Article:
How do you lead troops when you’re not with them?
A board colleague of mine has just landed a super job with a well-known global brand which involves managing a team of people across different locations. Pretty quickly, he realised the challenge of building a high performing team that don’t have the benefit of eye-balling each other on a daily basis and asked a few friends this question: How do you lead troops when you’re not with them?
The timing of his question was perfect because I had just completed a client engagement in Thailand that involved working with people from multiple countries. I organised an APAC conference with a team of people from Sydney, Hong Kong, Singapore and the USA and it was held in Bangkok with 45 people from over 12 countries!! When thinking about how to answer my friend, I reflected on how our project team worked on this project over a 6 week period to bring all the pieces of the conference together. While most of us would agree that face to face communication is the ideal, few of us have the dream budgets that would allow for this too regularly. So here are some tips to leading your troops when you’re not with them:
- Make the most of your face-to-face time. Create great relationships when you do have the chance to meet face to face. Take the time to interact socially and make your time together enjoyable and meaningful. It will really pay dividends, making the distance easier and the interactions much more productive.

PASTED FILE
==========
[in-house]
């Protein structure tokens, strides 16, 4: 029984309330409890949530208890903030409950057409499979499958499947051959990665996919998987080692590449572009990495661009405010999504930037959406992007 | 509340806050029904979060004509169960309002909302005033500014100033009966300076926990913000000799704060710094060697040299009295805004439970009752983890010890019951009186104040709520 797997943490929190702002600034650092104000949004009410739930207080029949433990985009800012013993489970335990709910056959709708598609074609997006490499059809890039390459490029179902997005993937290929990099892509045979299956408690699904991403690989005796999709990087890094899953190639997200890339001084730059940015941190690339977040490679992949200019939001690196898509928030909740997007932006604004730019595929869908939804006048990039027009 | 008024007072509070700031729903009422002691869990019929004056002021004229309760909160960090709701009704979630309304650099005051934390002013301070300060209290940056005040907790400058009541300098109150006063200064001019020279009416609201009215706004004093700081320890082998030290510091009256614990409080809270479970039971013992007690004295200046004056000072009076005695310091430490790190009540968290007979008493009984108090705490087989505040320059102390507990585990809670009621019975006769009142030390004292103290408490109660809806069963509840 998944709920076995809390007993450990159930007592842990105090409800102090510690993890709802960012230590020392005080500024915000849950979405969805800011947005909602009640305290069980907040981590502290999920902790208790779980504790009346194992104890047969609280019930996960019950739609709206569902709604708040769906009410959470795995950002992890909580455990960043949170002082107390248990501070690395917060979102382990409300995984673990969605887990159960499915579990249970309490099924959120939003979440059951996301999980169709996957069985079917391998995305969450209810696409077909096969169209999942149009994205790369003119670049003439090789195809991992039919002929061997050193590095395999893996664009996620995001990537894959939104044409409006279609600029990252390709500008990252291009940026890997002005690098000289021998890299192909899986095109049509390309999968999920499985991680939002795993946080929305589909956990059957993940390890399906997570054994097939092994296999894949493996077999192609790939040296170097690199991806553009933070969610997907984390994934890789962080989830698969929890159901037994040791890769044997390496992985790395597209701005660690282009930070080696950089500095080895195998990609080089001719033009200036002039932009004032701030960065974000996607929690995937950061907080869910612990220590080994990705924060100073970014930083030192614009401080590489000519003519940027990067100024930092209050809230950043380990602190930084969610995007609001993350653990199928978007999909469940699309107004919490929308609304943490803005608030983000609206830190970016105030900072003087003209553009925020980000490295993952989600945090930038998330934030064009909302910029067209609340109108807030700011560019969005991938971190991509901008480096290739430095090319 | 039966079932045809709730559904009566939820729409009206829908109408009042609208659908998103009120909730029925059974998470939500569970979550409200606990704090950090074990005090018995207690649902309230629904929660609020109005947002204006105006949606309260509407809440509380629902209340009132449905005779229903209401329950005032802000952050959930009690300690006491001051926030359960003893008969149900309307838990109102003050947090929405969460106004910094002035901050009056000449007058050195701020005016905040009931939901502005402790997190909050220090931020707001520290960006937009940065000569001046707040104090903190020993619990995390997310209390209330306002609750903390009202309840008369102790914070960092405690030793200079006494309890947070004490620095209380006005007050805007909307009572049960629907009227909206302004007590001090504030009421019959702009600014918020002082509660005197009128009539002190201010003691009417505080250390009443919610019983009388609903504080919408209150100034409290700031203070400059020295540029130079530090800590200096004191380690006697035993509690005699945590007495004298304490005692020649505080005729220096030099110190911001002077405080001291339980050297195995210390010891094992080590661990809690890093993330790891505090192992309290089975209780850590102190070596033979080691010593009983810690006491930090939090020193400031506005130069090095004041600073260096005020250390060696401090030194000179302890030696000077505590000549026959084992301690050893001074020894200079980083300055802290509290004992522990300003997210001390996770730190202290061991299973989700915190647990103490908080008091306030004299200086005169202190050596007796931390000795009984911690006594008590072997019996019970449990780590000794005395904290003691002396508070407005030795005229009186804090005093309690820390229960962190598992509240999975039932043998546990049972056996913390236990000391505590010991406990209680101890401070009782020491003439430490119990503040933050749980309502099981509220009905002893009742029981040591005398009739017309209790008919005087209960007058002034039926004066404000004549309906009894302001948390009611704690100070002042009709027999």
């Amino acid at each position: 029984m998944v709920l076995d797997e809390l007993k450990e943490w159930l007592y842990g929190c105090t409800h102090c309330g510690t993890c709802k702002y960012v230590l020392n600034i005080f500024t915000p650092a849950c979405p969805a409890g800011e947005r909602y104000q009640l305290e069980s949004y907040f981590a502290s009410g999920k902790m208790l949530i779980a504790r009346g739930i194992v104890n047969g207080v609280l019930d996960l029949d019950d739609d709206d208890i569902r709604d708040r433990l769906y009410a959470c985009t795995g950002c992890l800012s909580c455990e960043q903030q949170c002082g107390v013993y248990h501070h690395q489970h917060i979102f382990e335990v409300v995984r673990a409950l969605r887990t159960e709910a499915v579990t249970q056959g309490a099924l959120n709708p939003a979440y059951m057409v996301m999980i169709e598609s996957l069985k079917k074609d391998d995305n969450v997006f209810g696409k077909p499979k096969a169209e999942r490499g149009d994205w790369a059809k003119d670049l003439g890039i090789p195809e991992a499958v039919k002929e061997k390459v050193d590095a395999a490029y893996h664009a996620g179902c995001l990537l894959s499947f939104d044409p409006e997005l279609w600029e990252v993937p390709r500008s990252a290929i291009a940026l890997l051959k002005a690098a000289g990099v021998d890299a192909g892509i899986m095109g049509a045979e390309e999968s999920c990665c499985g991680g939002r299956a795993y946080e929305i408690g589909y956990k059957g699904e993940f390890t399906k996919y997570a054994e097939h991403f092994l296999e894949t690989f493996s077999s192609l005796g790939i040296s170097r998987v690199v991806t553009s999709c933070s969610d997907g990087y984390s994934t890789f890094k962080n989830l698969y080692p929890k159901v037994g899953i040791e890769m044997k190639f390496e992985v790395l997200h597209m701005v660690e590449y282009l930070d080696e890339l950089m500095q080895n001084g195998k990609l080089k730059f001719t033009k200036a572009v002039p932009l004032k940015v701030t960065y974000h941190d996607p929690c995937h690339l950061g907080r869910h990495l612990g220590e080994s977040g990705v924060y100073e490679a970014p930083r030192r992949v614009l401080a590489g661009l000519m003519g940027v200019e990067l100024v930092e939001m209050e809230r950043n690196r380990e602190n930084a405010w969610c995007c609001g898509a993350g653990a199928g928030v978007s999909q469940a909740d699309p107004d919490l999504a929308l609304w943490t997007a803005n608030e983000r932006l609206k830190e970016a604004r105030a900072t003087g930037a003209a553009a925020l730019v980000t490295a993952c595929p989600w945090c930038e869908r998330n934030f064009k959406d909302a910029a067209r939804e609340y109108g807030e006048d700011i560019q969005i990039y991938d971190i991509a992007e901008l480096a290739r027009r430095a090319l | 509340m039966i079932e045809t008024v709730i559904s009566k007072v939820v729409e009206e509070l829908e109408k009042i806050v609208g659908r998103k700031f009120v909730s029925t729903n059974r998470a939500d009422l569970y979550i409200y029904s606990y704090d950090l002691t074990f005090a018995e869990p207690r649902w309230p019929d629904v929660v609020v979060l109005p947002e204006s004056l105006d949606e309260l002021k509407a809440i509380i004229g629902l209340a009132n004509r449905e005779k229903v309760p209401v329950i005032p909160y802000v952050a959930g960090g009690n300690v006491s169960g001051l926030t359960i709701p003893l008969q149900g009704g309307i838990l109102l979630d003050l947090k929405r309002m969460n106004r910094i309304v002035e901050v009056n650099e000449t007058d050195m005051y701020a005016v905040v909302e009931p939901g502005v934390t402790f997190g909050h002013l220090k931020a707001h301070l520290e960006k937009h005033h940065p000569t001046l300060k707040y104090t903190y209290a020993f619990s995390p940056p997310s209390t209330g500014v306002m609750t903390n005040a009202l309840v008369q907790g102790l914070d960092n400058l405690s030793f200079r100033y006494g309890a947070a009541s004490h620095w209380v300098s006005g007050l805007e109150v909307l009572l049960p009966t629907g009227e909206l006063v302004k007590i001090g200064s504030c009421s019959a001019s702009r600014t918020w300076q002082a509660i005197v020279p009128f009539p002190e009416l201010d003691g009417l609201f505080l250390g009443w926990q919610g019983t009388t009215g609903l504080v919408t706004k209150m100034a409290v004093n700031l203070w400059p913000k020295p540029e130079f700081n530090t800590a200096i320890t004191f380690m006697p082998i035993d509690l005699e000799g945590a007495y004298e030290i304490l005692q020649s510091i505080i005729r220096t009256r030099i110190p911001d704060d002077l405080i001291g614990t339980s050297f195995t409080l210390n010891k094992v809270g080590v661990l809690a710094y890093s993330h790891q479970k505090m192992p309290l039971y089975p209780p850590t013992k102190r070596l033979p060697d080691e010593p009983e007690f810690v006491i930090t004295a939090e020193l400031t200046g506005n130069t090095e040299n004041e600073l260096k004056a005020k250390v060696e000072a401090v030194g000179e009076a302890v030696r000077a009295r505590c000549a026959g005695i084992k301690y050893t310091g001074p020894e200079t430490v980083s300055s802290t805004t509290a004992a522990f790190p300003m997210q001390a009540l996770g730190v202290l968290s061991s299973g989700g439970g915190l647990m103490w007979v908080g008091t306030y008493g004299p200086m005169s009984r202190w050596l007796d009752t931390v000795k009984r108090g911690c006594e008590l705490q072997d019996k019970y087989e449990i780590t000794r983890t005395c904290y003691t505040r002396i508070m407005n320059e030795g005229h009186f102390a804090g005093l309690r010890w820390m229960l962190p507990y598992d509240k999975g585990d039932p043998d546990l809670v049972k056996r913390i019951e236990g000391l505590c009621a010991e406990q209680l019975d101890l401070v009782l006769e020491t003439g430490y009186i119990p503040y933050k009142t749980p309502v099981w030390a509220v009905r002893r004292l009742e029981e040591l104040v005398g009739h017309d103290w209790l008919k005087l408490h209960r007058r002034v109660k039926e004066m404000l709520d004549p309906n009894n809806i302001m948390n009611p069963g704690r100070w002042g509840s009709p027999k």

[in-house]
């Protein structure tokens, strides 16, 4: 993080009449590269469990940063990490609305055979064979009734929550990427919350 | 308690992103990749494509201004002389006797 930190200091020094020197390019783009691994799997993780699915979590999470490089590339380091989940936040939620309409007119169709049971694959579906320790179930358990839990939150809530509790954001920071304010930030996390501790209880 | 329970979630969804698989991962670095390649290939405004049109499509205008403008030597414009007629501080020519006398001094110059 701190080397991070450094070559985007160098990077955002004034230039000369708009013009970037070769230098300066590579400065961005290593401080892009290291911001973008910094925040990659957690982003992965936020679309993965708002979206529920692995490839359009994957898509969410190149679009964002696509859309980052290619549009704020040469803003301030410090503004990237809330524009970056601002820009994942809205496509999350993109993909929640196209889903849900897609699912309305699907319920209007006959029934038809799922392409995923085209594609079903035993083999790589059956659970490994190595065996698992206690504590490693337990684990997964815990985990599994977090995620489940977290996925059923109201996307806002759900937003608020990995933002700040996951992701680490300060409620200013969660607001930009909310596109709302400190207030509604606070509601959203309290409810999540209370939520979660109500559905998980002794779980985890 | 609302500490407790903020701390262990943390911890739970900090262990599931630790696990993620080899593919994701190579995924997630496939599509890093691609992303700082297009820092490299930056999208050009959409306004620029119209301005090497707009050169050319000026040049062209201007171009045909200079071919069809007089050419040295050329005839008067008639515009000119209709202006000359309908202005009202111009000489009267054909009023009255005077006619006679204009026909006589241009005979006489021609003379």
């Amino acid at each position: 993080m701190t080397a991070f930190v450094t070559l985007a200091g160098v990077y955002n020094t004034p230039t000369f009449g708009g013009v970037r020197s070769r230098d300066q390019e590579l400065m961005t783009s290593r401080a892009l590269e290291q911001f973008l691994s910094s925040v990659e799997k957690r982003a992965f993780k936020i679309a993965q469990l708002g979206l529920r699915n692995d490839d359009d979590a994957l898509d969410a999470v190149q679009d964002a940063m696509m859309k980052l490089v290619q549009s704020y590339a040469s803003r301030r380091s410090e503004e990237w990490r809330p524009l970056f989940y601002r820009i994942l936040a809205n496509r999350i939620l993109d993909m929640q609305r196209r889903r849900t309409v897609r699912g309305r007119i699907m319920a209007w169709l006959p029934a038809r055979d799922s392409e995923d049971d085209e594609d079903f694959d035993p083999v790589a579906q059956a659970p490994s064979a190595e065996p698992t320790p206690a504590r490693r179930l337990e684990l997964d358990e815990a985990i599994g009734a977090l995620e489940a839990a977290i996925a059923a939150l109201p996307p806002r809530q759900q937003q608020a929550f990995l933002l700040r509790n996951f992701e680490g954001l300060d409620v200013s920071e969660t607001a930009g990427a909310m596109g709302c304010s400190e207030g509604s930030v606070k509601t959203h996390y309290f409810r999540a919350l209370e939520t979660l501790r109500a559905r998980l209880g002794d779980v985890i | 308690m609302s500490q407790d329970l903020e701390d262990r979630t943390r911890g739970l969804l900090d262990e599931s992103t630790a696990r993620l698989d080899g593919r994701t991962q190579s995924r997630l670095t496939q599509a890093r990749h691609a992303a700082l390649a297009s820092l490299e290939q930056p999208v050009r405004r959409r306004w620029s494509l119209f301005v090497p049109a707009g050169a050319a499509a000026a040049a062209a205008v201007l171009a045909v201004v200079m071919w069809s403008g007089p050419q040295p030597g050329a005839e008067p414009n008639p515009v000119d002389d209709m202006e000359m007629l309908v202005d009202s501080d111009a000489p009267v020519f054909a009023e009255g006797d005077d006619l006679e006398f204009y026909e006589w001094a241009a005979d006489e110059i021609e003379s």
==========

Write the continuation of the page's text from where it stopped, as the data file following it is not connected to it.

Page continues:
- Use whatever technology works best to get as much virtual “face time” as possible.The use of Skype, FaceTime or video conferencing is a must. Whilst it might not be the same as in the flesh, it still has a wonderful way of helping all parties feel more connected with each other.
- Pick up the phone. Resist the temptation to “shoot out” emails all the time because it seems quick and easy. Pick up the phone!! If you’re worried about the cost (especially if working with international teams), buy the Viber ap if you have an iPhone. This allows you to make free calls if you’re connected to WIFI. Better still, use FaceTime if you have it
- Communicate regularly. Diarise a regular time to “meet” – whether it is a phone conference or some sort of visual conference as described above. This is especially important when you’re working across different time zones.
- Develop a team charter. Work with your team to create a team charter that provides some guidelines on how you want to interact and communicate. This will provide some direction on when you should use email, when you should pick up the phone, when you should use some form of video conference or when indeed you need to make the effort to meet face to face!
- Share your documents. Find a way to share your files and documents for example, dropbox is a great way of sharing files wherever you are in the world.
The key point to remember is that virtual teams are the norm in our highly interconnected world and many companies have them. Don’t see it as a barrier in your own mind, just focus on the diversity and benefits that it can bring to your role and your world. Be intentional, be organised and be spontaneous about staying connected by utilising the plethora of communication channels available at our fingertips. And most importantly, make the most of your time together when you get the chance to meet face to face.
There’s a few thoughts for you! How do you lead troops when you’re not with them?